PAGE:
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Experts say air pollution can affect people who live near freeways. Amos Chapple/Stocksy
  • Traffic-related air pollution was associated with a significant increase in blood pressure among car passengers, a study finds.
  • Researchers report that the blood pressure increase is on par with other cardiovascular risk factors such as lack of exercise or excessive salt intake.
  • Experts note that cabin air filters and other filtration devices, including masks, can lower exposure to dangerous air pollution particles.

People wearing masks while driving alone in their cars may not be so foolish after all.

The N95 masks used to help prevent the spread of COVID-19 might also filter out highway air pollution that a new study says can cause a serious and sustained spike in blood pressure.

The study, published in the Annals of Internal Medicine, reports that riding in automobiles and breathing unfiltered air was associated with a 4.5 mm Hg increase in blood pressure.

The blood pressure increase from exposure to traffic-related air pollution (TRAP) was found to peak within 60 minutes and persist for up to 24 hours, according to researchers from the University of Washington.

Dr. Joel Kaufman, a study corresponding editor and a University of Washington professor, epidemiologist, and environmental health expert, told Medical News Today:

“Traffic-related air pollution, even at levels now considered low, appears to cause a substantial increase in blood pressure. This is an effect of breathing traffic-related particles since it was not from the stress of being in a car, driving a car, or noise; the study design is able to account for all those things by using sham filtration vs real filtration, and the subjects were passengers and not drivers.”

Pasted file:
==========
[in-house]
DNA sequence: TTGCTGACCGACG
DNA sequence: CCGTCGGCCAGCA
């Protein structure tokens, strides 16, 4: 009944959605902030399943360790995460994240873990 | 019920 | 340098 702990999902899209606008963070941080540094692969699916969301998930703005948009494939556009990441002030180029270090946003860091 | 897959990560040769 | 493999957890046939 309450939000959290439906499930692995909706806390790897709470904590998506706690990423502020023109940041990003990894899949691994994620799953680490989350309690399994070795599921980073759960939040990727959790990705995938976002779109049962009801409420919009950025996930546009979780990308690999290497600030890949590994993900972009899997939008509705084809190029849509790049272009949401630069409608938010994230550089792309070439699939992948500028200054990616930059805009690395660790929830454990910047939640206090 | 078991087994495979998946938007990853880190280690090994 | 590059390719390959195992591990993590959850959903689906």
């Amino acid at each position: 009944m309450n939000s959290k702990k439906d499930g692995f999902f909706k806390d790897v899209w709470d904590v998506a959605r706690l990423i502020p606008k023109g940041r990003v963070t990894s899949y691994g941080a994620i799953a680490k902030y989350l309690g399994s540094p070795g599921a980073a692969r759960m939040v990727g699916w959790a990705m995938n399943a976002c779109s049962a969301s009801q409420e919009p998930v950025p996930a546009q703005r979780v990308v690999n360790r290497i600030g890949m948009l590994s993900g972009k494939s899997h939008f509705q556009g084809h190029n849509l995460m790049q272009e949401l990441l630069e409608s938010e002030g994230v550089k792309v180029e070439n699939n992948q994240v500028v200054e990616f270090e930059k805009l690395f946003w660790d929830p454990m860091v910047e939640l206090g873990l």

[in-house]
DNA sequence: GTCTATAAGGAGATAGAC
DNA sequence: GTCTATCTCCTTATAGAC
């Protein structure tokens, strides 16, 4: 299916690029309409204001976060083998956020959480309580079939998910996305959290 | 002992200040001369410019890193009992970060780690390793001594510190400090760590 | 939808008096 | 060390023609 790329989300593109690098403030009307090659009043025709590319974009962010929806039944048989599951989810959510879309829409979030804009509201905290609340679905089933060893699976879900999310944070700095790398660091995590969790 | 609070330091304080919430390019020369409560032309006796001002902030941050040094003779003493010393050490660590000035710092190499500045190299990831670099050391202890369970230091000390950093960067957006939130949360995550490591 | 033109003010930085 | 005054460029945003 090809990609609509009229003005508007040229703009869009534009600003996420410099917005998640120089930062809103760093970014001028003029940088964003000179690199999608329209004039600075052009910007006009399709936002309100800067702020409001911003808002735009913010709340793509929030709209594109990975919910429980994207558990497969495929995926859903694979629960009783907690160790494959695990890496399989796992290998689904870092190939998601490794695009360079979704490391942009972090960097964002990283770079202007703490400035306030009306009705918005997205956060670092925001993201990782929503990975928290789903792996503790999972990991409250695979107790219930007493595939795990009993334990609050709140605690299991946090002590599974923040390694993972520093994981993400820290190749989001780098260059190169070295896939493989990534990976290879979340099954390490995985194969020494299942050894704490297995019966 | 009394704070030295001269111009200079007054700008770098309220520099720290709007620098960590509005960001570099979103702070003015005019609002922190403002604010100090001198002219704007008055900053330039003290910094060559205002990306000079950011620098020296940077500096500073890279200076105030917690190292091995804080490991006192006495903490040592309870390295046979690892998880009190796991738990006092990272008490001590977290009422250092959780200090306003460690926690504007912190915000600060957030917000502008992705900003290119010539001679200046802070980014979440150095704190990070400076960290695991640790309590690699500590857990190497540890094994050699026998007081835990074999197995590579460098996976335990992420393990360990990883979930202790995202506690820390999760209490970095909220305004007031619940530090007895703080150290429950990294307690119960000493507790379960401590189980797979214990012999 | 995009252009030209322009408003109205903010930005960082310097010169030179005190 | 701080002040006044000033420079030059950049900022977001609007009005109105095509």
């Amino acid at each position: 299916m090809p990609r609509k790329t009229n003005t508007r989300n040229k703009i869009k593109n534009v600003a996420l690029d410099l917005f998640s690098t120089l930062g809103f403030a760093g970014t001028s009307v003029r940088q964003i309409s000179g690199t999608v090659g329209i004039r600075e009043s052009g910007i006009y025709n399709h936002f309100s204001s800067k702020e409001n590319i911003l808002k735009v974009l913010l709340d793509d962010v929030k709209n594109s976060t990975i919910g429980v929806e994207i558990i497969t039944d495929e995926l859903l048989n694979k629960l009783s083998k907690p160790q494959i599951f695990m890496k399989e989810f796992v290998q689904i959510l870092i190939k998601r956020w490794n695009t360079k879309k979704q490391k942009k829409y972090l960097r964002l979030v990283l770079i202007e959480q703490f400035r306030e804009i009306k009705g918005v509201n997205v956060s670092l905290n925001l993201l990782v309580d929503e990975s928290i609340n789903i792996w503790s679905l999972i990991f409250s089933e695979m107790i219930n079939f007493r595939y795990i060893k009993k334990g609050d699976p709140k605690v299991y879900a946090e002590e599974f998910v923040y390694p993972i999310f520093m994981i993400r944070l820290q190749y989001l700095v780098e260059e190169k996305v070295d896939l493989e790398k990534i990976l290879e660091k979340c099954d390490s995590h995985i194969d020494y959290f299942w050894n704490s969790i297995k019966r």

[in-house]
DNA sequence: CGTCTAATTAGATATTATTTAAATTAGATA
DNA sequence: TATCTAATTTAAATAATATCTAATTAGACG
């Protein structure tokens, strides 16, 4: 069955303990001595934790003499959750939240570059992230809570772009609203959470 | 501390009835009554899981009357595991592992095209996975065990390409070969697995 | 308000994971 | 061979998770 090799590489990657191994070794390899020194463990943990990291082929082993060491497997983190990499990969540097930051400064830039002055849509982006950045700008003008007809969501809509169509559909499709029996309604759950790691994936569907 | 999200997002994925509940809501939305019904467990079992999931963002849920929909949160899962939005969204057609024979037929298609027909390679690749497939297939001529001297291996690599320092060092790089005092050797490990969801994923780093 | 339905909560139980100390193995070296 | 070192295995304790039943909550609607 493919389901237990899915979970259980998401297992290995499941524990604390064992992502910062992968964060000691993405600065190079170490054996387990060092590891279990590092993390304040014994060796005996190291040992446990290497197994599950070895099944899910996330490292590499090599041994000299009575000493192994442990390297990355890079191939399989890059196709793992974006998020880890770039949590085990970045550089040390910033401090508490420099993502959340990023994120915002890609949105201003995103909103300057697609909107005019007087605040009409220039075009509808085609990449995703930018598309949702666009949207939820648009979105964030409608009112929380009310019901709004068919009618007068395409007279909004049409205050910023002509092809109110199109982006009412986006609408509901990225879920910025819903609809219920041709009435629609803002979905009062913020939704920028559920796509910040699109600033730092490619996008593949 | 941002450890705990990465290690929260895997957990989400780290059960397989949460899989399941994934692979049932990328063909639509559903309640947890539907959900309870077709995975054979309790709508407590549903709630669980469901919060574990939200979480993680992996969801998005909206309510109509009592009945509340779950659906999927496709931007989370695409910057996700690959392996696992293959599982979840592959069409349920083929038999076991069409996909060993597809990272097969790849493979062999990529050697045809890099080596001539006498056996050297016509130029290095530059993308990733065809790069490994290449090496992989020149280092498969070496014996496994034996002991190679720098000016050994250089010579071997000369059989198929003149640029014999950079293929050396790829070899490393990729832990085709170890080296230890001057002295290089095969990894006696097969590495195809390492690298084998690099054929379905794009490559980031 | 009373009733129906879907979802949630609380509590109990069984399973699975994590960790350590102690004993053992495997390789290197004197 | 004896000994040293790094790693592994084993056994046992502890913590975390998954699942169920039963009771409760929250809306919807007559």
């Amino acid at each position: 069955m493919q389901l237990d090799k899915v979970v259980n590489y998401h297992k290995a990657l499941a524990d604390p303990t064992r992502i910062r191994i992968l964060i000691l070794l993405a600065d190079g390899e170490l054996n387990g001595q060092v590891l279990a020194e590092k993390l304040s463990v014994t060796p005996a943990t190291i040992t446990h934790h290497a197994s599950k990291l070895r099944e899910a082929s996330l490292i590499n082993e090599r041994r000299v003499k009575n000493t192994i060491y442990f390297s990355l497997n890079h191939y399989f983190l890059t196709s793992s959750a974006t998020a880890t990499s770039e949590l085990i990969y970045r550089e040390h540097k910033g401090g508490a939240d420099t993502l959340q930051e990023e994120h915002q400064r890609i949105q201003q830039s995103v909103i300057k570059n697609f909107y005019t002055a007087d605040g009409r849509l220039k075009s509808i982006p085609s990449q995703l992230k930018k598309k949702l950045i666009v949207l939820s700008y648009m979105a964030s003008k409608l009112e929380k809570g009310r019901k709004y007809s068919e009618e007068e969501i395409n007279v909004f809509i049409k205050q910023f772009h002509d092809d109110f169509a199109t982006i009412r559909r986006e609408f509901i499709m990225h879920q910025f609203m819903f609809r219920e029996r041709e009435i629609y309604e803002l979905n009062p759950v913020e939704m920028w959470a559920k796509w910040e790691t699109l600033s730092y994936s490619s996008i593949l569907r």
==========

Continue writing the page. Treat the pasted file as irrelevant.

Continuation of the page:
Dr. John Higgins, a sports cardiologist at the McGovern Medical School at UTHealth in Houston who was not involved in the study, told MNT the study findings suggest that daily commuters breathing unfiltered highway air pollution could be experiencing dangerously elevated blood pressure throughout the workweek and perhaps even more if they drive on the weekends as well.

“It was stunning how quickly this led to a rise in blood pressure and that it persisted for so long,” Dr. Higgins said.

Kaufman noted, “Our group has previously showed that diesel exhaust exposure increased blood pressure. The roadway traffic study was designed to test those findings in a real-world setting by isolating the effects of traffic-related air pollution (TRAP).”

TRAP may include ultrafine particles known as PM 2.5, black carbon, oxides of nitrogen, carbon monoxide, carbon dioxide, and other particulate matter.

According to the Environmental Protection Agency (EPA), past studies have suggested that PM 2.5 particles are linked to a wide range of cardiovascular problems, including:

  • heart attacks
  • irregular heartbeat
  • asthma
  • other breathing problems
  • premature death

“PM 2.5 particles can get through the lining of blood vessels and into the circulatory system, affecting the heart and vascular tone, including arterial stiffness,” Dr. Loren Wold, a researcher and professor at The Ohio State University Wexner Medical Center who studies the cardiovascular effects of air pollution, told MNT. “That’s what causes elevated blood pressure.”

In the experimental study, researchers drove 16 subjects ages 22 to 45 years of age through traffic in Seattle, Washington, for three days.